The world of Eventyr is intrinsically magical. Many of the character classes can cast spells, tapping into one of three power sources; arcane, divine or psionic. The sources of power to each caster class are shown below: 




Spells require Mage Points (MP)  Spells require Priest Points (PP)  Spells require Spell Points (SP) 
Mage  Priest  Psion 
Spellsword  Paladin 
Ranger  Charlatan 
Druid  Shaman 

 Spell Books and Focuses 

A caster will have a spell book (an in-character item) that will need to be at least A5 in size. The spells that are known by the caster will be written into this book. A spell book is specific to each caster and a constant source of reference; it is therefore not possible to copy or cast from another’s spell book. 

All casters will also require a focus; this normally takes to form of an amulet, holy symbol or other small item. 

When casting a spell, the focus must be in physical contact with the caster and the spell book must be held as the focal point for the spell and to physically indicate you are casting a spell. Some creatures in Eventyr will be able to cast spells without a spell book or focus, these powers will come from natural abilities rather than learned ones. 


A scroll is a single piece of parchment (A5 sized) that is a minor magical item. The scroll contains the magical instructions for the caster to harness; the spell within the scroll may either be cast from the scroll directly (which then uses the power within the scroll and destroys it), or the spell may be transcribed into the spell book of the caster (if their class corresponds with the source of the scroll’s power). Transcribing a scroll also destroys it, but the spell can then be cast many times (power permitting). The scroll will not tell of the effects of the spell it contains, this must be researched and known by the caster prior to casting. 

Scrolls are the method by which spells can be transferred from the spell book of one character to another; the owner of the spell book must write a scroll of the chosen spell, which can then be transcribed to the new spell book.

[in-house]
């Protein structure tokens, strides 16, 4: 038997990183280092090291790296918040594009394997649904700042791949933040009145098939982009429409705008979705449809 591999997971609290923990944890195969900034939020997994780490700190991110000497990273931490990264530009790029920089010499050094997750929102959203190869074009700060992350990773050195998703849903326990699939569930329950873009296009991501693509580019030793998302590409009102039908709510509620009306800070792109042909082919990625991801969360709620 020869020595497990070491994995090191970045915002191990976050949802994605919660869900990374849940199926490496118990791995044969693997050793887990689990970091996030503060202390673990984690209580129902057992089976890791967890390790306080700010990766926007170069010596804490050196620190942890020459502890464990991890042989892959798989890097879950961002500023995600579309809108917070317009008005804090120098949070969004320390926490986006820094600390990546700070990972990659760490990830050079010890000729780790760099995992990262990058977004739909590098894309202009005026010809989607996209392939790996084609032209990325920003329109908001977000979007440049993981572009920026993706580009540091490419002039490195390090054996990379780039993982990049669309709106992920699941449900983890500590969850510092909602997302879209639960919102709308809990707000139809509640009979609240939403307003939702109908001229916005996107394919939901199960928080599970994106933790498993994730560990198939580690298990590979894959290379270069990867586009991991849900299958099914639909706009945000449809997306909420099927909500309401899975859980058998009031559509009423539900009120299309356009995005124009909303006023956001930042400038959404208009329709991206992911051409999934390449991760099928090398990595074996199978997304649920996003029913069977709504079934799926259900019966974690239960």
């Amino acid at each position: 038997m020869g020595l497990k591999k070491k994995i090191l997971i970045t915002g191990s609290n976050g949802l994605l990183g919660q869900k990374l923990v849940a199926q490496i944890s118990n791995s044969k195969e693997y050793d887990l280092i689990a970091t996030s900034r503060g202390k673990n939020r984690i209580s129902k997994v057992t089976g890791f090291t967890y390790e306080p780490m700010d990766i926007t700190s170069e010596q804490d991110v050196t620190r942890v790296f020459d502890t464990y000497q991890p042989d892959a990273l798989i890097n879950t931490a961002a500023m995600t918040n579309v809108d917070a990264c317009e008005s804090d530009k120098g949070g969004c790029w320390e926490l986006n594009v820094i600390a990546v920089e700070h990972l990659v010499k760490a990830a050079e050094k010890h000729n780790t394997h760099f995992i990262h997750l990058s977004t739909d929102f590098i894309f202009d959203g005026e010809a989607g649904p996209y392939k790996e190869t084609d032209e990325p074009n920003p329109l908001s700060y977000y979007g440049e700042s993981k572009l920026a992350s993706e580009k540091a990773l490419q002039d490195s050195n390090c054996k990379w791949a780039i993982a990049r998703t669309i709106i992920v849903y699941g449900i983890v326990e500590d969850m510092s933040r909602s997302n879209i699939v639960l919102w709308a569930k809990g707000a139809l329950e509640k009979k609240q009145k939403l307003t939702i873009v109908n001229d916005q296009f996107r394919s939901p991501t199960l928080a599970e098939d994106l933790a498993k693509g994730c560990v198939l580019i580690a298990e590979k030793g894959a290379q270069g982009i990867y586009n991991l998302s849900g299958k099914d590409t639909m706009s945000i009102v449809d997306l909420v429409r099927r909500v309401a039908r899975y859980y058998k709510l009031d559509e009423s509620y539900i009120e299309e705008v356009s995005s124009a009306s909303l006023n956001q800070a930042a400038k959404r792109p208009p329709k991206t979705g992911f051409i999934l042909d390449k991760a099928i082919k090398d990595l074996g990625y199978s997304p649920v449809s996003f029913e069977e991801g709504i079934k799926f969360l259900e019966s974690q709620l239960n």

Verbal Components 

In order to cast a spell, the caster must speak a series of verbal commands, which not only signify the casting of the spell, but also select targets and specify effects. The verbals must be clearly spoken (or shouted) and every spell will end with the words “spellcasting” and the name of the spell. For clarity and to avoid confusion on the battlefield, it is recommended that a caster summarises any spell effects immediately after casting a spell; whilst all of the monsters are briefed on the commonest spell effects to expect, a reminder to all in earshot is never a bad thing. 

The basic structure of the verbals required for the casting of spells is essentially the same for each casting class. The only variation relates to the power source each caster uses. The minimum verbals for a first circle spell are as follows: 

By the power of [source], spellcasting [spell name]”

The [source] portion varies between the casting classes. Arcane classes replace the [source] with the specific element by which the spell is cast and relates to the elemental proficiency of the caster, using multiple elements if necessary. Divine classes replace the [source] with the divine domain which grants the particular spell. Psionic classes replace the [source] with “my mind”; they are their own source of power! 

Upon speaking the word “spellcasting”, the magical power of the spell is released. If a caster needs to halt their casting mid-verbal for any reason, it must be done before “spellcasting” is spoken. If not, the spell does not occur as intended, but the power points are deducted from the caster’s total and inflicted as hits to the head of the caster. 

Any damage to your physical hit points while casting will count as an interruption, hits to armour hit points will not. As such, it is important to avoid taking damage whilst casting spells! 

Physical Components 

As well as the essential verbal component, some spells will require a physical representation to allow others to appreciate the effect is in place. For example, the spell “Wall of Element” requires a coloured ribbon or rope to be placed on the ground to mark the location of the wall. The markings must be clear to all other players, crew and referees to avoid any confusion, particularly when ribbons or other markings are to be placed on items to mark blessings (white ribbons) or wards (yellow ribbons). 

Spell Damage 

The damage inflicted by spells ignores armour. When a target is chosen by a caster, the damage from their spells is usually delivered directly to the chest of their target. Psionic spells tend to cause their damage to the head of the target as they affect the mind. If a spell targets anything other than the body (such as a weapon or piece of armour), the caster must clearly indicate their target immediately after the casting of the spell. 

Spell Costs 

A caster may only cast so many spells a day (defined as from twilight to twilight), restricted by the number of Mage Points (MPs), Priest Points (PPs) or Spell Points (SPs) that caster has. 

A spell costs a number of MPs, PPs or SPs equal to the circle of the spell. First circle spells cost 1 MP to cast, second circle spells cost 2 MP and so on. 

Regaining Lost Power 

Power points (MP, PP and SP) are regained each day at twilight. There are also other methods by which power points can be recovered; these are unique to each casting class and are detailed in the respective class manuals. 

Adventuring, combat and spell casting are dangerous pastimes; sooner or later, your character will get hurt.